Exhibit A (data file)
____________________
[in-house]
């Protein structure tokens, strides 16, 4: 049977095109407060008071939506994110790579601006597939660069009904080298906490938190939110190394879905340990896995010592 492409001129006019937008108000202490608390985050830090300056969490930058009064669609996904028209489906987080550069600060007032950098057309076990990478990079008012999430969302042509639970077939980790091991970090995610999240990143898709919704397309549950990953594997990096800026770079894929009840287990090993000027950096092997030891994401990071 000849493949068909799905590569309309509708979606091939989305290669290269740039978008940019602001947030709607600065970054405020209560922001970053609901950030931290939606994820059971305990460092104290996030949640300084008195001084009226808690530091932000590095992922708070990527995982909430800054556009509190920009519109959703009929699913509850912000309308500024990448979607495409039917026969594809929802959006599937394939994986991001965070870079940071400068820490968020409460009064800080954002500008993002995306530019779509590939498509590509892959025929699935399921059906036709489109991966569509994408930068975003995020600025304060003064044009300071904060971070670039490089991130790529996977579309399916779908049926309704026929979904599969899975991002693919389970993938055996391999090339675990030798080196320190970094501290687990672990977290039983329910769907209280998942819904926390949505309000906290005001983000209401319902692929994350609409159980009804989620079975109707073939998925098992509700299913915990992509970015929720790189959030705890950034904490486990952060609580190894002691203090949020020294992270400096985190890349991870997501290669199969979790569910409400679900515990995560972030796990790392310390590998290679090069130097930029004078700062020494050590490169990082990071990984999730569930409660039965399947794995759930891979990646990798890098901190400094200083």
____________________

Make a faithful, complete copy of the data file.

[in-house]
């Protein structure tokens, strides 16, 4: 049977095109407060008071939506994110790579601006597939660069009904080298906490938190939110190394879905340990896995010592 492409001129006019937008108000202490608390985050830090300056969490930058009064669609996904028209489906987080550069600060007032950098057309076990990478990079008012999430969302042509639970077939980790091991970090995610999240990143898709919704397309549950990953594997990096800026770079894929009840287990090993000027950096092997030891994401990071 000849493949068909799905590569309309509708979606091939989305290669290269740039978008940019602001947030709607600065970054405020209560922001970053609901950030931290939606994820059971305990460092104290996030949640300084008195001084009226808690530091932000590095992922708070990527995982909430800054556009509190920009519109959703009929699913509850912000309308500024990448979607495409039917026969594809929802959006599937394939994986991001965070870079940071400068820490968020409460009064800080954002500008993002995306530019779509590939498509590509892959025929699935399921059906036709489109991966569509994408930068975003995020600025304060003064044009300071904060971070670039490089991130790529996977579309399916779908049926309704026929979904599969899975991002693919389970993938055996391999090339675990030798080196320190970094501290687990672990977290039983329910769907209280998942819904926390949505309000906290005001983000209401319902692929994350609409159980009804989620079975109707073939998925098992509700299913915990992509970015929720790189959030705890950034904490486990952060609580190894002691203090949020020294992270400096985190890349991870997501290669199969979790569910409400679900515990995560972030796990790392310390590998290679090069130097930029004078700062020494050590490169990082990071990984999730569930409660039965399947794995759930891979990646990798890098901190400094200083």